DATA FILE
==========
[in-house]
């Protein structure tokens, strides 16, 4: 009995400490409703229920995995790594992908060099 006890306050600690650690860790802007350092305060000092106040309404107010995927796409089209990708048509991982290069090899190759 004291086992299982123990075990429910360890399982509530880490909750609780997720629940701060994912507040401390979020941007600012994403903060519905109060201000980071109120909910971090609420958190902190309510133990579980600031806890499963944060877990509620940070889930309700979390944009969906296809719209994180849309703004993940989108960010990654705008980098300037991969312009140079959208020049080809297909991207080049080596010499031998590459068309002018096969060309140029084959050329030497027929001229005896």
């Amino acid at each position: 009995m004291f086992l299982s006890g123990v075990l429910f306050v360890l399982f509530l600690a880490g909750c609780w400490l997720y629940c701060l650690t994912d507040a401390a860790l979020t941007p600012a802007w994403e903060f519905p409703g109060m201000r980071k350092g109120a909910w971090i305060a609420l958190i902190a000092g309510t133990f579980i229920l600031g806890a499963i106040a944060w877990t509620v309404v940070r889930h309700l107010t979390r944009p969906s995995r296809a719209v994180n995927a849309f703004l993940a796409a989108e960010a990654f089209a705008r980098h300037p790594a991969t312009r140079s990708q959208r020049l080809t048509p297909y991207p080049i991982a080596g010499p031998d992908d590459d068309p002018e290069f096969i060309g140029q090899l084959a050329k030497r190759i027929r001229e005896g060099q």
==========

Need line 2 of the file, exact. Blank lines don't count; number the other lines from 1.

């Protein structure tokens, strides 16, 4: 009995400490409703229920995995790594992908060099 006890306050600690650690860790802007350092305060000092106040309404107010995927796409089209990708048509991982290069090899190759 004291086992299982123990075990429910360890399982509530880490909750609780997720629940701060994912507040401390979020941007600012994403903060519905109060201000980071109120909910971090609420958190902190309510133990579980600031806890499963944060877990509620940070889930309700979390944009969906296809719209994180849309703004993940989108960010990654705008980098300037991969312009140079959208020049080809297909991207080049080596010499031998590459068309002018096969060309140029084959050329030497027929001229005896």